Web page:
Then came the evening. I know what you're expecting here - sordid details of Guinness and diddly-dee music, Garda and late-night chases through the countryside, illicit liaisons and Joycean excess. Well, I'm not saying. Put it this way: we showed those tiresome stag parties in Temple Bar how one really does have a good time without damaging one's dignity. Although the incident with the giant elk was probably pushing it a bit...
Calamity! I am undone! The flight back leaves Dublin Airport at eleven. I awake, slowly, at ten to eleven, in an abandoned hotel. How could they DO this to me? There were a handy five other Ziffies on the trip: would they all have left me here to unknown terrors behind enemy lines?
Now, before you wag your fingers at me for perhaps overdoing it the night before and being in some way an architect of my own downfall -- a factor, I admit, but not normally an overriding one -- I wish the court to consider the following factors. Uniquely, in my experience, the hotel room had no alarm clock. Also, the phone didn't work - no, not even a little bit. So, when (as it transpires) the hotel front desk tried to phone me the next morning, it's hardly surprising that they got no answer -- although since I'd asked for the phone to be fixed the night before, it's a little strange that they tried at all.
As for the strange case of the missing Ziffies: my natural good humour and respect for my co-workers means I shall have to be as mysteriously obtuse here as I was about the night before.
And so on, and so forth. I finally crawl into the office at 6pm, which is unfortunate as I have to give a -- spit, boil, hawk, ptui -- PowerPoint presentation at 9am the next morning and I have an 8pm appointment this evening. Which leaves me the midnight hours to put the darn thing together.
Am I tired? Am I more cream-crackered than Mr Jacob's factory? Yes. I give my talk (about The Future Of Technology to a gazillion BT management types in an airless basement in Tottenham Court Road: for some reason, this scene had never suggested itself to me whenever I'd mused on my future). I get back to work in time to see UUNet, which is doing quite nice things with global roaming for its dial-up corporate customers. I realise after the event that I should've asked things about stuff like DNS latency, but my own internal name lookup server is showing severe signs of lag.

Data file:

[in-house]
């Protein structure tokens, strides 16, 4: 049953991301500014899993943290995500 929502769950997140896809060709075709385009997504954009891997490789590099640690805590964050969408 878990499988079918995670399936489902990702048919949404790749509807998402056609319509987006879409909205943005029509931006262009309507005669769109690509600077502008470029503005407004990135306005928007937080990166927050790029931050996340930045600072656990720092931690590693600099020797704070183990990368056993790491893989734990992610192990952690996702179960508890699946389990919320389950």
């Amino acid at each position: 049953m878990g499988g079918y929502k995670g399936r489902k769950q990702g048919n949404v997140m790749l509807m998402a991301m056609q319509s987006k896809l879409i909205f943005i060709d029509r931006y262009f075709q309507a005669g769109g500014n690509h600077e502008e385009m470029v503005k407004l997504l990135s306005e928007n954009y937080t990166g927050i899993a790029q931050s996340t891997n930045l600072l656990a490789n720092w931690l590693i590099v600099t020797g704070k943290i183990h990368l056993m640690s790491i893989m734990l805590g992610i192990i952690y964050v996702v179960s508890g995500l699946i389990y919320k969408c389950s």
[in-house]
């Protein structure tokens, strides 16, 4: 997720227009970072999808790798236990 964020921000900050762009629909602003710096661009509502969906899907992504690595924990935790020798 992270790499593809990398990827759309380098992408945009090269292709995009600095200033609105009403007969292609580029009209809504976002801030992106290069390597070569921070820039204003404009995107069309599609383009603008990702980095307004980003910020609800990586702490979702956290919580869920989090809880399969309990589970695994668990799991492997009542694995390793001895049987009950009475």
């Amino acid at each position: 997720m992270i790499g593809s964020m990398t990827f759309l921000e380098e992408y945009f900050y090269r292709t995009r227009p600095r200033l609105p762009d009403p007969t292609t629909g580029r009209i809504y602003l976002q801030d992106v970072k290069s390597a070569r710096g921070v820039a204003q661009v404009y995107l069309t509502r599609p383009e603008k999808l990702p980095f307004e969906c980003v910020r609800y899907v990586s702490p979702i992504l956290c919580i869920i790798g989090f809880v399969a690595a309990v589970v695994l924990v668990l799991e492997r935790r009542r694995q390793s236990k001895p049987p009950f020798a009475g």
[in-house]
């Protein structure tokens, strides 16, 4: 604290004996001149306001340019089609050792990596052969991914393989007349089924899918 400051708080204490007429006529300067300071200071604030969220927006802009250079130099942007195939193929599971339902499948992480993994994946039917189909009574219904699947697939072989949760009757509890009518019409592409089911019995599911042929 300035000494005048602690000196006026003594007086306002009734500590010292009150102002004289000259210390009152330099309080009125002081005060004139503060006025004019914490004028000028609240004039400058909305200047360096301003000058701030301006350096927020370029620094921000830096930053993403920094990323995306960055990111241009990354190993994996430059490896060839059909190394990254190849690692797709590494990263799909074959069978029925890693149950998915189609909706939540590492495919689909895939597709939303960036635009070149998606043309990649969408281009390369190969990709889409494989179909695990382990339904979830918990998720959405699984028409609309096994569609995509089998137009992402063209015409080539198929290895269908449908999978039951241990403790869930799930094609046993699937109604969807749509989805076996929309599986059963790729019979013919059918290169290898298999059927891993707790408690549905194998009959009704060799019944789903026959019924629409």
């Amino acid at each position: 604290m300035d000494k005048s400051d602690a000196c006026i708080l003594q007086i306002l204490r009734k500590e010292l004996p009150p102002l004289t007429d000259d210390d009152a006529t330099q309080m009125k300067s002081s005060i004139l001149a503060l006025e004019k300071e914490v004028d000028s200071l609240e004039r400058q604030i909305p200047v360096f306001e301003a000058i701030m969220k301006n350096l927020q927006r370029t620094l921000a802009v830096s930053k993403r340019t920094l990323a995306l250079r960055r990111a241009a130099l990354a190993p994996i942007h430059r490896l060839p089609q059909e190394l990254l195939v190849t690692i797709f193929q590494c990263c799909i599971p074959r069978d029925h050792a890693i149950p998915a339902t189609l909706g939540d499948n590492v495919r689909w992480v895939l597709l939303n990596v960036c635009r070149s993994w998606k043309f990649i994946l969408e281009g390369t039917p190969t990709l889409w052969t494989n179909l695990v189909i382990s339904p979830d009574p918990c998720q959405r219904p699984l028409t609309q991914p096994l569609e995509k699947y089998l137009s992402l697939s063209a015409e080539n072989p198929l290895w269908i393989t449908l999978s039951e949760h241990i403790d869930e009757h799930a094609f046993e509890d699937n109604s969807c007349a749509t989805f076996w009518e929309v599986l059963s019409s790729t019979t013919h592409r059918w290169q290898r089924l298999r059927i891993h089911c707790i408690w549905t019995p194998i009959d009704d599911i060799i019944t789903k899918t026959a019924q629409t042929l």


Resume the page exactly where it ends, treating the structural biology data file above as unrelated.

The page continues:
Y'know, I'm really, really confused about this DSL business. Today, BT tells me that its going to be launching BT Interactive on December 9th. Now, BT Interactive is the content that all us triallists get connected to by default - it's going to be a collation of video-on-demand, news, weather, education, and other online services that all demand high-bandwidth connection. It needs, in fact, DSL. So is this the launch of the service. "No", said the PR. But DSL will be necessary for BT Interactive? "Yesss...", said the PR.
So that's clear, then.
Other oddities: BT has spent thousands per triallist providing routers, modems, PC World engineers and other bits -- but do we have anywhere to report technical problems, suggestions or give feedback? Not really: there's a helpline number, but that's really there to get people going. They gave me a general purpose email address, which hasn't replied in over a week to a request I sent about proxy configuration.
Odd way to run a trial. One might even suspect that they were just doing it to generate some traffic to fine-tune their connectivity before launching DSL to everyone, very soon, and us triallists are just necessary bits of the machine.
But it is wonderful. You'll love it. When you get it. Hey, don't point that PDA at me.... OUCH!